I think, too, there’s such a perfectly paced escalation in this story. Where we kind of start…what information we’re given when is timed really, really well. So, we kind of start out with this guy who is just passing through this town and we’re like, ‘okay, obviously you’re not just passing through’. As readers we know that. Then there’s a little more information of, ‘oh, he’s in with this cop for something’. And then it’s a little more information—always looking for his father, specifically. A little more information—he’s able to find his father. And then it just escalates to—he confronts his father at this mountainside cabin/hut thing.

Matthew Maichen (00:17:34):
A very bad place where very bad things happen.

Marina Shugrue (00:17:34):
Yeah. We learn that last little detail with the kid. And then, I think, that all escalates and is so heightened, but like we were saying earlier, there’s this emotional thread, too. So, when all of that’s done and the worst of it’s kind of over in the story, we see Chickie [and] he’s extremely ill after. He’s vomiting, he can’t sleep, all this stuff. We kind of see how this has affected him physically and that tells us how it’s affecting him emotionally. I think that kind of experience that he has after makes it more gut-wrenching for the reader, too. Obviously we’re seeing everything happen through Chickie’s eyes. He’s the one who we’re relating to the most. He’s the one who’s made decisions that ultimately we agree with in the story. Doing the right thing and stuff like that. So, I think it’s that slow roller-coaster ride up and then the big drop and then you’re just kind of skating through the end until you get back to the loading dock. That’s how I felt reading it.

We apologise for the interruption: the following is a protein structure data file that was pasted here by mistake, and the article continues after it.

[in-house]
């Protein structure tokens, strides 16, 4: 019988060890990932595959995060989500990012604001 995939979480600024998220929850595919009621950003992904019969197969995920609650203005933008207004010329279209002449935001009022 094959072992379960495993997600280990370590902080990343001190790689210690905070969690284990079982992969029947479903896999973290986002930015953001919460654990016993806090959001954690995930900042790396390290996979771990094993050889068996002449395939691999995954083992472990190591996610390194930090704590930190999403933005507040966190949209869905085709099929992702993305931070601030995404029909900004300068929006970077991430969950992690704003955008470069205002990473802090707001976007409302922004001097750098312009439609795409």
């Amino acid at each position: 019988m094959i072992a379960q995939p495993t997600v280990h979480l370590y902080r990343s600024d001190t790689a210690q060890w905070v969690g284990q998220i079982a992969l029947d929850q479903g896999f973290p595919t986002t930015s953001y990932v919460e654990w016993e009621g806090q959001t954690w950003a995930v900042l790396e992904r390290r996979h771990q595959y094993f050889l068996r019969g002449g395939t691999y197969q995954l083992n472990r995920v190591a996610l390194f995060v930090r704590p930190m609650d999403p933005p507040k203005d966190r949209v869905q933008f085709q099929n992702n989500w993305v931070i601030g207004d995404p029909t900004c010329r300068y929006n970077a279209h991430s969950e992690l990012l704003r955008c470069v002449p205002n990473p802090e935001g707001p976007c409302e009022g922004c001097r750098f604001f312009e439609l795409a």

Matthew Maichen (00:18:52):
Yeah. I just want to say, that scene afterward, the aftermath of him…what is it, he showers, like…

Marina Shugrue (00:19:03):
Three times, I think. Yeah.

Matthew Maichen (00:19:06):
And, oh my God, it felt so human. The fact that the reaction was delayed until that point. So, these absolutely traumatic things happen and we don’t hear his reaction right away because he’s just trying to get through it and survive. Then he does, and he’s in the hotel room afterwards and he showers three times and it’s, like, ‘oh my God, that is so human. That is so justified’. I am definitely reading about a human being who tried to do this and went through these circumstances and this is a genuine reaction that he’s having. It just felt so real, the way it was done.